Spreading design thinking by illuminating the people and processes involved in design.
Ambidextrous was the magazine of the Stanford d.school and aimed at the cross-disciplinary, cross-market community of people with an academic, professional, and personal interest in design. We aimed to bring together the wider design community in the Bay Area and beyond. It was written and staffed by an all-volunteer collective. Contributors included Don Norman, Bill Moggridge, Ellen Lupton, Paola Antonelli, and Stefan Sagmeister. A quarterly print publication, we released 12 issues after it was first started in 2008 and had over 200 subscribers.
I started working on Ambidextrous as an undergraduate at Stanford just getting into product design. I had been interested in journalism for several years, having worked as a news editor and staff writer at The Stanford Daily, an editor at my high school paper, and a contributor to my local paper. But Ambidextrous was the first publication where I was deeply invested in the content and the community it served, not just the storytelling aspect.
I led the magazine as an editor-in-chief for two years. One of the most fulfilling parts of the role for me was helping our contributors tell their stories. I usually worked directly with any where from five to ten each issue to help them conceive and edit their stories. It was a collaborative writing process due to our mission. Most of our contributors were design practitioners and academic researchers. They were unaccustomed to writing short, pithy magazine articles for a general audience, but they also had rich stories to tell about product development and failures, process and methods, and issues facing designers today. Since the magazine, I’ve used my collaborative editing style to help write two books.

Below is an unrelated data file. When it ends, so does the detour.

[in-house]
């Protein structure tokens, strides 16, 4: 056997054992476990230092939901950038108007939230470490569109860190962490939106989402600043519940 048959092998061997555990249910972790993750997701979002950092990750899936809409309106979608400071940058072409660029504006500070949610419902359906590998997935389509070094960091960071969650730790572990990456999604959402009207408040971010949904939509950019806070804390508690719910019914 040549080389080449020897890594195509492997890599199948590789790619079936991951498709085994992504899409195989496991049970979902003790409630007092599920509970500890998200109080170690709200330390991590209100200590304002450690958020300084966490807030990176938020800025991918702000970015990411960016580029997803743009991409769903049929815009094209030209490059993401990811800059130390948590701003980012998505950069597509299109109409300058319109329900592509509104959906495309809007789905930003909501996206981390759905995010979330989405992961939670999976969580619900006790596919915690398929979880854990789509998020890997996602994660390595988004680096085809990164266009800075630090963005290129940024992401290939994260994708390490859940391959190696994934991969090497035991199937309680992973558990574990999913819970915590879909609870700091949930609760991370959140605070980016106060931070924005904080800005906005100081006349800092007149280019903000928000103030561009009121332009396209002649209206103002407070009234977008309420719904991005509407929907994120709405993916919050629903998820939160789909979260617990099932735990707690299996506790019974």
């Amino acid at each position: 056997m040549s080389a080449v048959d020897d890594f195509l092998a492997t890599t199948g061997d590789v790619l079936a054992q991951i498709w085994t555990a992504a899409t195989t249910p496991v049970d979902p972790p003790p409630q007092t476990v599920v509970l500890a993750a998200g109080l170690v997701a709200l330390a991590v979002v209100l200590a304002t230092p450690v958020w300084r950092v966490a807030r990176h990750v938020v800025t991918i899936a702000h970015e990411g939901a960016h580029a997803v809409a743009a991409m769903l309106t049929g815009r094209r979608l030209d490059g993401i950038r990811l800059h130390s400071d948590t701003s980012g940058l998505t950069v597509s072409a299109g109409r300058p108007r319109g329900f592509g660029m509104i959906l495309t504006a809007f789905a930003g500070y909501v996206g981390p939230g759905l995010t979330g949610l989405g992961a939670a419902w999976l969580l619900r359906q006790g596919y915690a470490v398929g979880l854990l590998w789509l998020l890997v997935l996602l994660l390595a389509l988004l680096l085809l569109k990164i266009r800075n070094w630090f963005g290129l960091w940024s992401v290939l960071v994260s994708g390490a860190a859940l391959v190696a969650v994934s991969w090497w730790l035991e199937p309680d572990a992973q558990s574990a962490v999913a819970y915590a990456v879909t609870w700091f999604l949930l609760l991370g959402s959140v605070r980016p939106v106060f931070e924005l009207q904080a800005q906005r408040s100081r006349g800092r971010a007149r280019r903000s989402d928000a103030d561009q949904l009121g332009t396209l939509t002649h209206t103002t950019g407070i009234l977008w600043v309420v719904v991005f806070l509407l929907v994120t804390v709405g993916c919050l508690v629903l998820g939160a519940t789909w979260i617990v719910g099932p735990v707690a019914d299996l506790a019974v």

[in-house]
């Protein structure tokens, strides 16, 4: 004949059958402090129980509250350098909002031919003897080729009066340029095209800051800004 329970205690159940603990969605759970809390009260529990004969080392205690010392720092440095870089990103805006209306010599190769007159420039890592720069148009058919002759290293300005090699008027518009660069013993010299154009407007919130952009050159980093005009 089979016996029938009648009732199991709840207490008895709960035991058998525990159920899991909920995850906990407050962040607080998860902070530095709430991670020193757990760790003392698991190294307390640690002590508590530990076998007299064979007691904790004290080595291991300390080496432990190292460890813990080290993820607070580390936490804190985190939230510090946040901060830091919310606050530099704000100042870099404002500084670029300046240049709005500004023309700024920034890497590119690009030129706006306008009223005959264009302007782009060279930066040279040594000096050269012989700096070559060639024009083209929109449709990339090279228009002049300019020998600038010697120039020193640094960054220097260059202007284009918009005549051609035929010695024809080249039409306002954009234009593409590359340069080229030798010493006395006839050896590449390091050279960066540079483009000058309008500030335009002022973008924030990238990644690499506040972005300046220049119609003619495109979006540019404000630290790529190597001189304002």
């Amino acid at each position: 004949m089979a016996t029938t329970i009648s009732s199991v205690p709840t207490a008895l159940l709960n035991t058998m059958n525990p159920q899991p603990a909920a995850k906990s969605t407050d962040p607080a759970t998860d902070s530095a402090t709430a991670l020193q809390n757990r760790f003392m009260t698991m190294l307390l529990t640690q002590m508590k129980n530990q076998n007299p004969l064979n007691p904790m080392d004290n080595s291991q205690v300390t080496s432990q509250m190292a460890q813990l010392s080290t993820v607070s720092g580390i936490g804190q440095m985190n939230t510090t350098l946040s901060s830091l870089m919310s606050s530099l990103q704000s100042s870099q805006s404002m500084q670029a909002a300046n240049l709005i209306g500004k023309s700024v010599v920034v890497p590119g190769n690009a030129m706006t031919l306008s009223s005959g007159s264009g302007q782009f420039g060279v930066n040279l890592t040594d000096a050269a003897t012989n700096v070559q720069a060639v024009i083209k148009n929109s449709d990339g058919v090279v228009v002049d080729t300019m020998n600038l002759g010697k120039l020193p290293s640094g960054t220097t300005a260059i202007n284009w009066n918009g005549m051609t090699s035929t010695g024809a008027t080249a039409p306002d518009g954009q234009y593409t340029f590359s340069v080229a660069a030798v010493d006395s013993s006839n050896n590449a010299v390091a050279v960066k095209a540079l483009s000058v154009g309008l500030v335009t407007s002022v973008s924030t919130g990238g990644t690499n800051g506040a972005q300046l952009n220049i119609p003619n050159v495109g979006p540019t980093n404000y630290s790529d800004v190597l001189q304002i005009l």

I eventually touched all parts of production, from designing and executing layout in Adobe InDesign to directing and modeling in photoshoots to staffing and making marketing materials for events. I also recruited almost every friend I had to help at one time or another. As editor-in-chief, I relished the challenge of managing our ten-person staff and keeping us focused. Though the magazine has since closed, I continue to have a lot of pride in the quality and authenticity of the stories we shared.